The NATO push has been relentless: coalition forces have killed or captured some 350 low- and midlevel commanders in the last year, together with more than 1,000 fighters. Taliban commanders are quick to point out that those physical costs are at least partially offset by a steady stream of young recruits seeking to avenge U.S. airstrikes on their villages or the deaths of relatives who had joined the Taliban. But the losses are taking a psychological toll as well, particularly on more experienced fighters, who have endured years of combat against a vastly superior foe.
That toll is evident when talking with Helmand-province commanders like Mullah Mohammad. He’s the third man to lead his unit in the past 12 months—his two predecessors were killed in action. He says he knows of at least a dozen commanders in the province who are suffering from problems like Payanda Mohammad’s, including a senior commander in Nawa district who has also been sent to Pakistan for treatment after a mental breakdown. Faridullah, based on his work with Taliban combat-stress victims, estimates that well over 100 fighters and commanders in just the two provinces of Helmand and neighboring Uruzgan are suffering from serious mental problems as a result of their combat experiences. He speaks of two unrelated incidents recently in which Taliban fighters snapped and turned a weapon against their own men and friends, killing more than a dozen people altogether. “We are humans,” Mullah Mohammad says. “An animal couldn’t withstand the strains we are under.”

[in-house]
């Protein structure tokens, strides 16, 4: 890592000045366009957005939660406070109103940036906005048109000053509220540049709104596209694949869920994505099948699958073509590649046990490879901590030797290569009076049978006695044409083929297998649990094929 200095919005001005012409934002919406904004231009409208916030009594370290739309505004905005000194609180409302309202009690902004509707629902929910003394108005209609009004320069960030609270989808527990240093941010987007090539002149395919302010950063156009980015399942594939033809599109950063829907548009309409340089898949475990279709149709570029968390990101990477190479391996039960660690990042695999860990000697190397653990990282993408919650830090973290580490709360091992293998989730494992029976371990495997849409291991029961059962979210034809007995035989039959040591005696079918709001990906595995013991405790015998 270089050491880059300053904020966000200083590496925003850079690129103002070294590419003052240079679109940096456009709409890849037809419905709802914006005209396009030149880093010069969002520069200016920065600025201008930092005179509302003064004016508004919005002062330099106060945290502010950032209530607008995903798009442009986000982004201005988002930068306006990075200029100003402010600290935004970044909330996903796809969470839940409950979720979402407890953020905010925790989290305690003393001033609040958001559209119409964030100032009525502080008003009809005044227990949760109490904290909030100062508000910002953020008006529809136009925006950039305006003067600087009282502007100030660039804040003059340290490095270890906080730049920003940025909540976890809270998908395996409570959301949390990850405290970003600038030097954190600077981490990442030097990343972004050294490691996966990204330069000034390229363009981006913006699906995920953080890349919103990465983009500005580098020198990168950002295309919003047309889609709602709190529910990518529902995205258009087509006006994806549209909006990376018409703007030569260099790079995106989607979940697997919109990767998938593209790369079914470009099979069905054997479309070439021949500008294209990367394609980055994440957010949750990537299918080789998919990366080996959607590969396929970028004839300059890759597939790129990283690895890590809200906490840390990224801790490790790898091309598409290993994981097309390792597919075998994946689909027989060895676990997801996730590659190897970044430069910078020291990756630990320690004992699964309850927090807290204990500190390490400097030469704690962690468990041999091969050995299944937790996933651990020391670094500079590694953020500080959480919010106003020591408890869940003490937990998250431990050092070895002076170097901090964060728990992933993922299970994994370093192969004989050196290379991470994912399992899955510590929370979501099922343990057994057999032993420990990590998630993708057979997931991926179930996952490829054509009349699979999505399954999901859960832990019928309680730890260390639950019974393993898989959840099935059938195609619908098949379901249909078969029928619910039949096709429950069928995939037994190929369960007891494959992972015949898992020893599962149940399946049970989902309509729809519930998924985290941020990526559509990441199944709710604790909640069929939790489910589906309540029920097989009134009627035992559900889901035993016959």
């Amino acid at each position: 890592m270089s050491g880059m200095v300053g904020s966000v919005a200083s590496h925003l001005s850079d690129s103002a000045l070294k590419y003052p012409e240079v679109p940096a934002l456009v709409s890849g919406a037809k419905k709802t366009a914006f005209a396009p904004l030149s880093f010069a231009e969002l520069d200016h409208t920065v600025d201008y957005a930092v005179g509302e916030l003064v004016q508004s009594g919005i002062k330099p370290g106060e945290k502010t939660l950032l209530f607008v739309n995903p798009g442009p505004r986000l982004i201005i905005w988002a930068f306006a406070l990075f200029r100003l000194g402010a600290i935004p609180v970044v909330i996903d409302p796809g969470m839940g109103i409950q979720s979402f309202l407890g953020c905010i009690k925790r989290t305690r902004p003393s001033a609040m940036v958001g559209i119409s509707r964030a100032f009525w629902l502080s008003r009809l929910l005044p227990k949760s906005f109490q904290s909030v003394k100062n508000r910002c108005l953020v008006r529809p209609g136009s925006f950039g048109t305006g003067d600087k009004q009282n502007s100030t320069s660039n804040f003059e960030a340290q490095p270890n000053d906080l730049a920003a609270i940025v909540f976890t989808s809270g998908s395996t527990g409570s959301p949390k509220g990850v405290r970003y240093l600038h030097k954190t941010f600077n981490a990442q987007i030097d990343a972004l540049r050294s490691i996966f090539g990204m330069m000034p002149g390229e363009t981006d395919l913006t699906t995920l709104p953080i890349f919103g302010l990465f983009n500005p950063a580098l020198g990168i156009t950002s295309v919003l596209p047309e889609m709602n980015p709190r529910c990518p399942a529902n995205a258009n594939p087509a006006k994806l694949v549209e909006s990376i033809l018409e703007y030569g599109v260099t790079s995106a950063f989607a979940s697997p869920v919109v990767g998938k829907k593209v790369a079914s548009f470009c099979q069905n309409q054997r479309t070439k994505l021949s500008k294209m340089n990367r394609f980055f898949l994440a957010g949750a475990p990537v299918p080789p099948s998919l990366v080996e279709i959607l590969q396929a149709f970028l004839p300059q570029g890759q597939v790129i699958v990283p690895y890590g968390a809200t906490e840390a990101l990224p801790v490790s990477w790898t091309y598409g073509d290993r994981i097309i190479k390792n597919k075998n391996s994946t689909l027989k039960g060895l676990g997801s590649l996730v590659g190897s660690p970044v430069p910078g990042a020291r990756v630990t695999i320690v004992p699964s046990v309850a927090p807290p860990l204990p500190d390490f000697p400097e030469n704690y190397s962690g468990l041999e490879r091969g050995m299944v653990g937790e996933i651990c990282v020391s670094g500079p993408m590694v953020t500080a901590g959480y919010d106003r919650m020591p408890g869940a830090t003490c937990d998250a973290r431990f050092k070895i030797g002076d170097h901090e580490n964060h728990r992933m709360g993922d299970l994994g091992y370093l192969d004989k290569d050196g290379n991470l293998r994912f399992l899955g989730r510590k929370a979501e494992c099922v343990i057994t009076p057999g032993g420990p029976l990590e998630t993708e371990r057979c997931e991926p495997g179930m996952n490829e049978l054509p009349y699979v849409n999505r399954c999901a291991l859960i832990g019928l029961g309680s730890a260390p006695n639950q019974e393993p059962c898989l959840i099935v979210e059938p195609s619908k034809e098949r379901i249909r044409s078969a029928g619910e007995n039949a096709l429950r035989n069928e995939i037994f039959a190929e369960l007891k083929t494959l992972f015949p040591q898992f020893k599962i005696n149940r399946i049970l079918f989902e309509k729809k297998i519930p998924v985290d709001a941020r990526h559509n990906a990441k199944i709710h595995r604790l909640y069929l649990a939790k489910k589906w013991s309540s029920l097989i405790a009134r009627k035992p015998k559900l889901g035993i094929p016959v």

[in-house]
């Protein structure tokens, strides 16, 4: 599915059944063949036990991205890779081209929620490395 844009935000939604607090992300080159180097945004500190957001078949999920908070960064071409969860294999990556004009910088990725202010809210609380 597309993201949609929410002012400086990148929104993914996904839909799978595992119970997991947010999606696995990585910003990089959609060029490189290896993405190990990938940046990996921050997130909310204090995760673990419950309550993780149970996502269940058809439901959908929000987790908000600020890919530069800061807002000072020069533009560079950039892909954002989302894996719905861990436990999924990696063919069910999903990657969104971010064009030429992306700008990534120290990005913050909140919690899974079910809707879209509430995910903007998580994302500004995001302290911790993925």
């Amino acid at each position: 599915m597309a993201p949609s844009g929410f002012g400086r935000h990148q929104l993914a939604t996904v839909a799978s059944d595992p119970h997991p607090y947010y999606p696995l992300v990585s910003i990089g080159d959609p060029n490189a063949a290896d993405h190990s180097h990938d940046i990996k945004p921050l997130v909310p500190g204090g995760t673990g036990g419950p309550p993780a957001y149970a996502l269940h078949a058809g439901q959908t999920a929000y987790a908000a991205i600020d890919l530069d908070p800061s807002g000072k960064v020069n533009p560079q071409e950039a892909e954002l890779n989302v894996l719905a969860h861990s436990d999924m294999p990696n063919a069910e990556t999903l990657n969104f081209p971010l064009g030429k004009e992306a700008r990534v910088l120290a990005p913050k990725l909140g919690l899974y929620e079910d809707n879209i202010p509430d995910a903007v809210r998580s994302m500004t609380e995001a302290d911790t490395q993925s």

That’s a sharp difference in tone from insurgent leaders’ accustomed confidence. “I’d say 100 percent of Taliban have suffered and seen enough death and destruction to become mentally sick,” says a senior Taliban intelligence officer who covers eastern Afghanistan. “There is no Taliban member who has not suffered a big mental shock from combat, explosions, the loss of fellow fighters and friends.”
Combat-related mental problems are a fact of life for just about everyone in Afghanistan, of course. According to Dr. Suraya Dalil, Afghanistan’s health minister, 60 percent of the population is suffering from mental-health problems, thanks not only to the war but to the country’s extreme poverty and woefully inadequate health care. “Mental illness among the people is as common as malaria,” says Mullah Mohammad. “It’s alarming, but not surprising, that there are so many psychologically disturbed people in Afghanistan,” says Dr. Wahab Yousafzai, a Pakistani psychiatrist who runs training courses for Afghan physicians who work in provincial health-care centers. “Common people feel helpless. Death can come at any minute from U.S. and NATO forces or the Taliban.”
Yousafzai’s students say they’re seeing a growing number of patients complaining of severe depression—and that includes Taliban. “One doctor told me, ‘Everyone seems to be Taliban. So we treat anyone asking for help. We really don’t know who’s who.’?” No matter who they are, Yousafzai says he’s encouraged that so many Afghans have begun seeing physicians about their mental-health worries. Afghans have traditionally regarded mental illness as an embarrassing curse to be kept hidden, an affliction caused by jinn and witchcraft. Sufferers needed to have the evil spirits driven out, either by the local mullah or by pilgrimages to Sufi shrines. At one such shrine in Nangarhar province, the mentally disturbed are chained to walls and trees and kept on a bare-subsistence diet for up to 40 days, if the symptoms don’t stop sooner.